Glasgow Writer: Samina Chaudry
Samina Chaudry was born in Manchester and then moved to Lahore as a child. After completing a Masters degree in English Literature from Punjab University she became a lecturer at Bahria College, Karachi. In 1999 she moved to Glasgow, where she worked part time for Breast Cancer Relief as well as Scottish Power. Recently she has been self employed, overlooking finances in her husband’s construction company as well as caring for her three children.
Most of Samina’s spare time is spent writing short stories. Winner of the prestigious Next Chapter Award 2019 she is at present working on her first novel. Samina is on Scottish PEN‘s Writers For Exile Committee that publishes the biannual online journal presenting work from Scottish PEN’s member writers alongside writing from people living in Scotland who are from other parts of the world. Her work has been published by Scottish PEN, thi wurd, and in the book, Tales From A Cancelled Country. Her poems have been anthologised in Poetry Forward Press.
Samina was one of Ten Writers Telling Lies – where ten of Glasgow’s most talented writers got together with the musician Jim Byrne, to produce a book and CD. Launched in 2017 –Ten Writers performed at various festivals including Aye Write – Glasgow’s Book Festival. The book and cd can be purchased at Waterstones or online and is available at The Mitchell Library and other Glasgow Libraries. A second Ten Writers project is currently at the planning stage and Samina will participate once again.
To Move On – by Samina Chaudry
(Also published in Scottish PEN)
Riz came out of the kitchen holding an oven tray. He put two chicken legs on her plate. It was pink in the middle when she cut through it. He looked up from his plate as he forked a mouthful of the chicken into his mouth.
Spent the afternoon cooking, he said.
She nodded. I’m not too fussed about food these days.
Riz put the bone of a leg piece next to his plate on the table. I was just thinking, he said. Maybe we could take a short trip to Lake District?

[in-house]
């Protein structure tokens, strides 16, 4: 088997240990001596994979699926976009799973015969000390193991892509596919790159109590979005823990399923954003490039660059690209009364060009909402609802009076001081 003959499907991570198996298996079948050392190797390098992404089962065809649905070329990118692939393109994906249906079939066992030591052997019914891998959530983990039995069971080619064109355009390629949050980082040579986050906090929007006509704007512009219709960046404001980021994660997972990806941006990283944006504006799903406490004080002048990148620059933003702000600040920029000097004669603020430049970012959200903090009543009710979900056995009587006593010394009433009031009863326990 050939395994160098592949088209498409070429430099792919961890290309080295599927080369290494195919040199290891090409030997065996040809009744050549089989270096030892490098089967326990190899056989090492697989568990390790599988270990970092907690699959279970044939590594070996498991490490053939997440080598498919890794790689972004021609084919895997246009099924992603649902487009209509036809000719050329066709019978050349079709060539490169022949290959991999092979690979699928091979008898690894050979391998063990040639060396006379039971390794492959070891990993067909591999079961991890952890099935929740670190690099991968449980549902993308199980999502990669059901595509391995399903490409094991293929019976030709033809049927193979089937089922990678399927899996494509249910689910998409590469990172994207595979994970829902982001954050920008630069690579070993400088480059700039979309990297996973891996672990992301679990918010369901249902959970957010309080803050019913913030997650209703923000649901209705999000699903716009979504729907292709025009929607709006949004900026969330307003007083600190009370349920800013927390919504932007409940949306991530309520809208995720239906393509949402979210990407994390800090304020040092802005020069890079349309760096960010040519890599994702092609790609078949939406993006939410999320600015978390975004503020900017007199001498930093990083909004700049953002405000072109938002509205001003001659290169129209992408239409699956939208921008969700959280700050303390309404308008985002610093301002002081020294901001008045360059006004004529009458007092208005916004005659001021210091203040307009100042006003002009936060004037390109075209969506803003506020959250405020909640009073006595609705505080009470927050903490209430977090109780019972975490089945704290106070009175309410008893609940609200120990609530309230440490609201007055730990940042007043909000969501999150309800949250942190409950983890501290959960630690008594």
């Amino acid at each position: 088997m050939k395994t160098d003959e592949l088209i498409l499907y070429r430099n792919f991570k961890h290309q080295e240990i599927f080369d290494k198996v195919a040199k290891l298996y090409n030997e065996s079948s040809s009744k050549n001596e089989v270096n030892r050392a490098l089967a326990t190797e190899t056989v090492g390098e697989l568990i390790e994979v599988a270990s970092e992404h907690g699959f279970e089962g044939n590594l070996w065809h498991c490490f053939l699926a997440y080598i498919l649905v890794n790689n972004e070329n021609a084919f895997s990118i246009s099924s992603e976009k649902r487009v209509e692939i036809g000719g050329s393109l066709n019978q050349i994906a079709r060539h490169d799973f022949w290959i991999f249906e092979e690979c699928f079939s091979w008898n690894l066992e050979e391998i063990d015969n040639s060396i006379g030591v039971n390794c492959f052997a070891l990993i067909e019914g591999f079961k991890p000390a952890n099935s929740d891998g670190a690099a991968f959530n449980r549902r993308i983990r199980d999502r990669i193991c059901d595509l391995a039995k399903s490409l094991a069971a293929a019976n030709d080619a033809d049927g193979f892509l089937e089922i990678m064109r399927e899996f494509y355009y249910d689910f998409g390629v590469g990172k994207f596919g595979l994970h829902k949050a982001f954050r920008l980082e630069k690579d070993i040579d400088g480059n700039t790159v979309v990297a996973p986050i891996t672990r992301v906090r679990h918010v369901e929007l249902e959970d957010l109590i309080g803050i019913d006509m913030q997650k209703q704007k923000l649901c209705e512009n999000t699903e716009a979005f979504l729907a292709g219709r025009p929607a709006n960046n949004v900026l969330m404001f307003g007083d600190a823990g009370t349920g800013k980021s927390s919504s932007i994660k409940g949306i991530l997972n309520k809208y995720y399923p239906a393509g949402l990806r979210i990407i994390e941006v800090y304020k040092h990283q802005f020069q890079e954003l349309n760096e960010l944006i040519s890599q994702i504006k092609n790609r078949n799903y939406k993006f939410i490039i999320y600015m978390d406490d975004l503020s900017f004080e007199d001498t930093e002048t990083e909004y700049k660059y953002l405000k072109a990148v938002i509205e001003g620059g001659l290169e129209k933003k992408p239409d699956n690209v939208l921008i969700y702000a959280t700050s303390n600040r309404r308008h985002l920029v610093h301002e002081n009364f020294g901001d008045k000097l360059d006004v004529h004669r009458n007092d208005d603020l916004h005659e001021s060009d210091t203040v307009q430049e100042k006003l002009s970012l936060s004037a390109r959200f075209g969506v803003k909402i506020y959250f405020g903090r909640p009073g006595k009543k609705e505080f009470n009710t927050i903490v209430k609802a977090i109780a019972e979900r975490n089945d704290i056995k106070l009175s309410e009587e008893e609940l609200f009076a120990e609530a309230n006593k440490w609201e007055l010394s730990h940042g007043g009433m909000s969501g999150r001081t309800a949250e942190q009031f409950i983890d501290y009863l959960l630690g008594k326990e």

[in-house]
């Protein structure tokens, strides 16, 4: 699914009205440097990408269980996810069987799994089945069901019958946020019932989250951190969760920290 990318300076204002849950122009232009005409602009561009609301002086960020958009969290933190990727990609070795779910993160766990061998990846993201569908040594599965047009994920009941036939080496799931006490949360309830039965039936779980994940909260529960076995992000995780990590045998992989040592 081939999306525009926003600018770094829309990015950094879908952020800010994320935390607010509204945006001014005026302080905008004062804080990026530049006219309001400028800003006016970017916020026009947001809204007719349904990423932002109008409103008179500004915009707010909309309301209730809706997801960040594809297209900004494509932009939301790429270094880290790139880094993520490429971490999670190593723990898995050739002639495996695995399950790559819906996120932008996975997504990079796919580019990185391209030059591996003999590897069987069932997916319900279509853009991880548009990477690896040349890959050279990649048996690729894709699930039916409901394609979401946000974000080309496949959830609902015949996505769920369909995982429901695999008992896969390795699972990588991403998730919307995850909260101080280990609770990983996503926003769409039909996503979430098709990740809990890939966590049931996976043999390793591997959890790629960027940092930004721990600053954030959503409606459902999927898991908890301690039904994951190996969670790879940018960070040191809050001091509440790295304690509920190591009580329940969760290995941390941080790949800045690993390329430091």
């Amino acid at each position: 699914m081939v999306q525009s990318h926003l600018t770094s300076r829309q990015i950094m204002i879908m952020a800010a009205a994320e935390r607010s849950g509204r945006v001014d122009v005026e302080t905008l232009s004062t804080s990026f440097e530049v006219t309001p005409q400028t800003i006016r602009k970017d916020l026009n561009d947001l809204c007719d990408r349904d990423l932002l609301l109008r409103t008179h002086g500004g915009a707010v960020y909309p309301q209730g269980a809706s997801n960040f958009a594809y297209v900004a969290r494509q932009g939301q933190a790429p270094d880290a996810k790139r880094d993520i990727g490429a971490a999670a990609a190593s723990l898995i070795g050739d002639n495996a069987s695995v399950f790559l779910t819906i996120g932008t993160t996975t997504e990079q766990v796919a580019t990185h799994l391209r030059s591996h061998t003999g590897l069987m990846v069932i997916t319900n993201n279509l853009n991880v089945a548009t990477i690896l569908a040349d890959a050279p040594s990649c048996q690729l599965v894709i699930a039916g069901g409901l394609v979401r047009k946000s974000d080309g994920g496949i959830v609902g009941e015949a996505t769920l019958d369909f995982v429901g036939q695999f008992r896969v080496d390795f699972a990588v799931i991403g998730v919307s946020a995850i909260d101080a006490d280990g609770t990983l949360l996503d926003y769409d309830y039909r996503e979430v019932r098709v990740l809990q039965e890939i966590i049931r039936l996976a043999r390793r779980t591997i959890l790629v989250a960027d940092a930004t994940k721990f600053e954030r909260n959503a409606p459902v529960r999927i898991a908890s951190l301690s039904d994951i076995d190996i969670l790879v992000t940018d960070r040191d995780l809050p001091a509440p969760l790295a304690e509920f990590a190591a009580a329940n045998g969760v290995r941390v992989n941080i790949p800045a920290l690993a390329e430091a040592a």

I’m not sure.
The break will do you good.
I don’t know.
He reached over the table touching her hand with his. You better hurry up, he said. I’ve made something really nice for the dessert.
What is it?
Going to have to finish your main first.
She looked at her plate. She’d tasted the chicken but that was about all she could manage. Somewhere in the future the wish to become a vegetarian. Maybe that could be a reasonable enough excuse for not eating the meat.
Riz had dropped some gravy onto the front of his shirt. It left a yellow stain as he tried rubbing at it with his finger. She put her fork down and nodded towards the kale on her plate. She told him how she once made kale soup but it didn’t turn out to be so good a soup.
Riz got up to pick his cigarettes from the side of the sofa. He lit a cigarette, took a couple of drags and stubbed the rest into a plate.
Ready for the sweet dish? He asked glancing at her plate.
This section: writers
Filed under: writers
- Glasgow Writers: Pauline Lynch
- The Carrbridge Rose – Brian Whittingham
- Ruby McCann – Glasgow Writer
- Springburn: Rome of the North – Ian R. Mitchell
- Graeme Macrae Burnet – Glasgow Writer
- Glasgow Writers: Tom Leonard
- Bernard MacLaverty: Glasgow Writer
- Janet Paisley: Scottish Author, Poet and Playwright
- Glasgow Writer: Samina Chaudry
- Glasgow Writers: Willy Maley
- Glasgow Writers: Alistair Braidwood – Scots Whay Hae!
- Glasgow Writers: Theresa Talbot
- Glasgow Writer: Stuart Cosgrove
- I Was A Child Of The Thirties – Christina Byrne
- Govan’s Glories: Central Govan Walk Ian R. Mitchell
- A Walk in the Kilpatricks – poem by Christina Byrne
- ‘Where God put the West’ – travelling through the land of the Navajo Ian R Mitchell
- Ian R. Mitchell – Some Images From Glasgow’s Past
- Let Glasgow Flourish: The Case for a Metropolitan City Boundary, Ian R. Mitchell
- Two poems by Finola Scott: ‘Garlic’ and ‘Rhubarb’